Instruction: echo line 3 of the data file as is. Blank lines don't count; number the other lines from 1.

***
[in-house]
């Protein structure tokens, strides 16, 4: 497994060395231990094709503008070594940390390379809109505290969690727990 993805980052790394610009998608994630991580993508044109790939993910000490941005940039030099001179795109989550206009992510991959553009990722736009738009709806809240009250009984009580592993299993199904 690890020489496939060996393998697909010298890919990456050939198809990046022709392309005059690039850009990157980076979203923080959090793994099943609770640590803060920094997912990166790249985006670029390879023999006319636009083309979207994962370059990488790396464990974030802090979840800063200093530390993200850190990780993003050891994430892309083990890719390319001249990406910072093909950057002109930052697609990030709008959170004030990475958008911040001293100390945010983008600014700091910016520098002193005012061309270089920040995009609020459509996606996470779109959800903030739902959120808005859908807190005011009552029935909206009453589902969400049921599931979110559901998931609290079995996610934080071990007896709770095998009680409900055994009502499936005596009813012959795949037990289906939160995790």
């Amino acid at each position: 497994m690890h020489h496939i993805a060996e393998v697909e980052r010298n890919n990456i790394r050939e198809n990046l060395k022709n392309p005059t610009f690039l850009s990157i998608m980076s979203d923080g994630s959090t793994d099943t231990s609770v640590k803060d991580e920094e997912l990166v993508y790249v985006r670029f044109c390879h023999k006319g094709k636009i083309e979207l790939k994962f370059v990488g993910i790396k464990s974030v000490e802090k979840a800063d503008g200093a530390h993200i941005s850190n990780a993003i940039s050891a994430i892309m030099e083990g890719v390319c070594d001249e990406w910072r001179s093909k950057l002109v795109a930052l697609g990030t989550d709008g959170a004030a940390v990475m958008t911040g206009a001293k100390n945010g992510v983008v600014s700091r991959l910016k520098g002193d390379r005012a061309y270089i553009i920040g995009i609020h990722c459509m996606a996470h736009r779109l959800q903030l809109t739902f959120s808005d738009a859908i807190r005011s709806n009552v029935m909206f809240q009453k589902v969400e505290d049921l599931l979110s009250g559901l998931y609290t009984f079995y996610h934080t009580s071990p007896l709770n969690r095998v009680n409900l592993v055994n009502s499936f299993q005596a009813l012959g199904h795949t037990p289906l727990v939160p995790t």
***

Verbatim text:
């Amino acid at each position: 497994m690890h020489h496939i993805a060996e393998v697909e980052r010298n890919n990456i790394r050939e198809n990046l060395k022709n392309p005059t610009f690039l850009s990157i998608m980076s979203d923080g994630s959090t793994d099943t231990s609770v640590k803060d991580e920094e997912l990166v993508y790249v985006r670029f044109c390879h023999k006319g094709k636009i083309e979207l790939k994962f370059v990488g993910i790396k464990s974030v000490e802090k979840a800063d503008g200093a530390h993200i941005s850190n990780a993003i940039s050891a994430i892309m030099e083990g890719v390319c070594d001249e990406w910072r001179s093909k950057l002109v795109a930052l697609g990030t989550d709008g959170a004030a940390v990475m958008t911040g206009a001293k100390n945010g992510v983008v600014s700091r991959l910016k520098g002193d390379r005012a061309y270089i553009i920040g995009i609020h990722c459509m996606a996470h736009r779109l959800q903030l809109t739902f959120s808005d738009a859908i807190r005011s709806n009552v029935m909206f809240q009453k589902v969400e505290d049921l599931l979110s009250g559901l998931y609290t009984f079995y996610h934080t009580s071990p007896l709770n969690r095998v009680n409900l592993v055994n009502s499936f299993q005596a009813l012959g199904h795949t037990p289906l727990v939160p995790t």